Dealmakers in the semiconductor industry probably have never been busier.
Not only did Intel (INTC) agree on Monday to buy Altera (ALTR) for $16.7 billion in a deal that had long been rumored, but last week came news that Avago (AVGO) agreed to acquire Broadcom (BRCM) for $37 billion, in the largest chip deal in history. The reasons for this acquisition spurt are many.
Let's take Intel. To most consumers, it's synonymous with computer chips, particularly those found in personal computers. That business, though, has faded in importance in recent years as PCs lost their position to smartphones and tablets, and as servers grew in importance.
That trend was evident in Intel's latest quarter, when operating income in its client computing group, which includes PC and tablet chips, plunged 24 percent while revenue in the data center group surged by 19 percent. Intel's server chip business is its most profitable.
"Growth is hard to come by a lot of these markets," Abhinav Davuluri, an analyst at Morningstar, told CBS MoneyWatch. "In the near term there isn't too much upside to be found. ... While the server chips have done well, it's probably the only segment that's shown significant growth in the past two quarters. If you also look at Altera, they have also had some tough times."
The combination would give the two companies some much-needed heft in the semiconductor sweepstakes. "The merged Intel-Altera would rank second, behind Texas Instruments, which is a leap from Intel's previous rank of fourth and Altera's previous rank of 29th," said IHS analyst Robbie Galoso in a statement.
The smaller company, though, didn't come cheap. According to The Wall Street Journal, Altera rejected an earlier buyout overture from Intel of $54 per share, angering some shareholders who didn't think the company would ever see deal as good. Talks broke off in April and resumed a month later. Today's acquisition price didn't change much from the earlier deal, and it represents a 56 percent premium over where Altera traded before news of the merger talks first broke.
Moreover, the companies have worked closely for years. Intel makes Altera's chips, but rumors were circulating that Altera was going to take its business to rival manufacturer Taiwan Semiconductor, according to Gartner analyst Mark Hung.
Intel is expected capitalize on Altera's strength in the communications market, where its programmable chips called field-programmable gate arrays, or FPGAs, are used in communications applications such as cellular base stations, routers and switches. FPGAs have been shown to be valuable to industries that require the rapid completion of complex calculations, such as financial services and web search.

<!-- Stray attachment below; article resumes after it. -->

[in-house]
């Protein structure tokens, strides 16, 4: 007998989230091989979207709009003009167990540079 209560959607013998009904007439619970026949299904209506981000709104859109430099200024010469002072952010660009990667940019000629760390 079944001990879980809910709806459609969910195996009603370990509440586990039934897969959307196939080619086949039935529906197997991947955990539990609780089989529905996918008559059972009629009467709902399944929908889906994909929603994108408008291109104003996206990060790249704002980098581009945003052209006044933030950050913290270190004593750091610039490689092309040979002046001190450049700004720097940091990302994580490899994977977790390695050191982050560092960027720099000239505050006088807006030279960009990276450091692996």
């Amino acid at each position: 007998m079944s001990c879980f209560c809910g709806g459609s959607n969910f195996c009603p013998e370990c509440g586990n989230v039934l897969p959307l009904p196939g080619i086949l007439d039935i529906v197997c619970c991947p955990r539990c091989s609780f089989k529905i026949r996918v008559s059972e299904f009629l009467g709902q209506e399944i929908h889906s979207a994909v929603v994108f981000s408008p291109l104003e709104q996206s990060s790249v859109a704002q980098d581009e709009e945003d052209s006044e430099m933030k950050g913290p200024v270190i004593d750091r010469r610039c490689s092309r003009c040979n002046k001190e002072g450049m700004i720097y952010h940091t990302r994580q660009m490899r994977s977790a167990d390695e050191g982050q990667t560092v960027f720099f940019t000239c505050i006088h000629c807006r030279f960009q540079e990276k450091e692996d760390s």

"This is not ... a knee-jerk reaction" for Intel, said Richard Fichera, an analyst at Forrester Research, noting that one of Intel CEO Brian Krzanich's mandates from the board, was to "drive Intel into spaces other than their traditional server and laptop (areas). One of them is high-performance computing and mobile devices."
Added IHS analyst Tom Hackenberg in a statement: "Altera's position as a strong supplier of broadband, networking and telecommunications solutions was likely a crucial consideration for Intel."
Intel co-founder Gordon Moore famously wrote in a 1965 paper that the number of transistors on a dense integrated circuit doubled every two years, an observation that's been dubbed "Moore's Law." While these technological advances have contributed to the industry's rise, they've also greatly added to its costs, Gartner's Hung said.
"Moore's Law is a doubled-edged sword," he told CBS MoneyWatch. "Ten years ago, to get a chip out of production probably cost anywhere from $10 million to $50 million. Today it's in the hundreds of millions of dollars. All but a few of the largest semiconductor companies can support that kind of R&D cost. As a result we're seeing this wave of M&A."